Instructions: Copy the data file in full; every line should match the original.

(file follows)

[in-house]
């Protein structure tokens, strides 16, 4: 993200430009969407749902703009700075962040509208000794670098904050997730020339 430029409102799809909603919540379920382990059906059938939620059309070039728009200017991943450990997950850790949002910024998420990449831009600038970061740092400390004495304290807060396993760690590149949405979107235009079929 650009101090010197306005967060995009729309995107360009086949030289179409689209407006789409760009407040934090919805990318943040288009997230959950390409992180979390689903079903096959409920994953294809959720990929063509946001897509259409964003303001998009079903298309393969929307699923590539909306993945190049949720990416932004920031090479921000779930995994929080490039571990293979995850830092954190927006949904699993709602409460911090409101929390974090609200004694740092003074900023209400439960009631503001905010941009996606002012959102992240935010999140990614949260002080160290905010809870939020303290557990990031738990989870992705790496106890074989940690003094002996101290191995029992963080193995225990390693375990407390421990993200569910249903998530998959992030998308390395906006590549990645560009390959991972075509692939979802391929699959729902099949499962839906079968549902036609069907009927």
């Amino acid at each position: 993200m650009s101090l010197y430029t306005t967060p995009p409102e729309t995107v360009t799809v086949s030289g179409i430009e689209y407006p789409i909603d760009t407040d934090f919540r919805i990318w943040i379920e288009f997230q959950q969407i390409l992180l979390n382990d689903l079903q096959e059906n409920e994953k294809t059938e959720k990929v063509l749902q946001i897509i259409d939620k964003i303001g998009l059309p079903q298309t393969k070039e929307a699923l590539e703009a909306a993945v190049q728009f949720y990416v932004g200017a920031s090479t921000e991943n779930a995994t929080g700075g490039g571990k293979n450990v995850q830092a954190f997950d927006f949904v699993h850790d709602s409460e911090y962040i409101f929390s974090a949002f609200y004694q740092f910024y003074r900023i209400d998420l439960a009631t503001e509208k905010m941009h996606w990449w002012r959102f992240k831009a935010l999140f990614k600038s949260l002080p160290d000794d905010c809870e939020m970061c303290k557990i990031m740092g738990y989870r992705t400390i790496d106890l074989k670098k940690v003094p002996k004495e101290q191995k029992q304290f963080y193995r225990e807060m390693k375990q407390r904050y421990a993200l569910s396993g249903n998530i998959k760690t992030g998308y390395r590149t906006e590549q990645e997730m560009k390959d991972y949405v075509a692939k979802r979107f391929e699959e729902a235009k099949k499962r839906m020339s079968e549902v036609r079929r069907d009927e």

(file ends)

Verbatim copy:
[in-house]
């Protein structure tokens, strides 16, 4: 993200430009969407749902703009700075962040509208000794670098904050997730020339 430029409102799809909603919540379920382990059906059938939620059309070039728009200017991943450990997950850790949002910024998420990449831009600038970061740092400390004495304290807060396993760690590149949405979107235009079929 650009101090010197306005967060995009729309995107360009086949030289179409689209407006789409760009407040934090919805990318943040288009997230959950390409992180979390689903079903096959409920994953294809959720990929063509946001897509259409964003303001998009079903298309393969929307699923590539909306993945190049949720990416932004920031090479921000779930995994929080490039571990293979995850830092954190927006949904699993709602409460911090409101929390974090609200004694740092003074900023209400439960009631503001905010941009996606002012959102992240935010999140990614949260002080160290905010809870939020303290557990990031738990989870992705790496106890074989940690003094002996101290191995029992963080193995225990390693375990407390421990993200569910249903998530998959992030998308390395906006590549990645560009390959991972075509692939979802391929699959729902099949499962839906079968549902036609069907009927």
């Amino acid at each position: 993200m650009s101090l010197y430029t306005t967060p995009p409102e729309t995107v360009t799809v086949s030289g179409i430009e689209y407006p789409i909603d760009t407040d934090f919540r919805i990318w943040i379920e288009f997230q959950q969407i390409l992180l979390n382990d689903l079903q096959e059906n409920e994953k294809t059938e959720k990929v063509l749902q946001i897509i259409d939620k964003i303001g998009l059309p079903q298309t393969k070039e929307a699923l590539e703009a909306a993945v190049q728009f949720y990416v932004g200017a920031s090479t921000e991943n779930a995994t929080g700075g490039g571990k293979n450990v995850q830092a954190f997950d927006f949904v699993h850790d709602s409460e911090y962040i409101f929390s974090a949002f609200y004694q740092f910024y003074r900023i209400d998420l439960a009631t503001e509208k905010m941009h996606w990449w002012r959102f992240k831009a935010l999140f990614k600038s949260l002080p160290d000794d905010c809870e939020m970061c303290k557990i990031m740092g738990y989870r992705t400390i790496d106890l074989k670098k940690v003094p002996k004495e101290q191995k029992q304290f963080y193995r225990e807060m390693k375990q407390r904050y421990a993200l569910s396993g249903n998530i998959k760690t992030g998308y390395r590149t906006e590549q990645e997730m560009k390959d991972y949405v075509a692939k979802r979107f391929e699959e729902a235009k099949k499962r839906m020339s079968e549902v036609r079929r069907d009927e």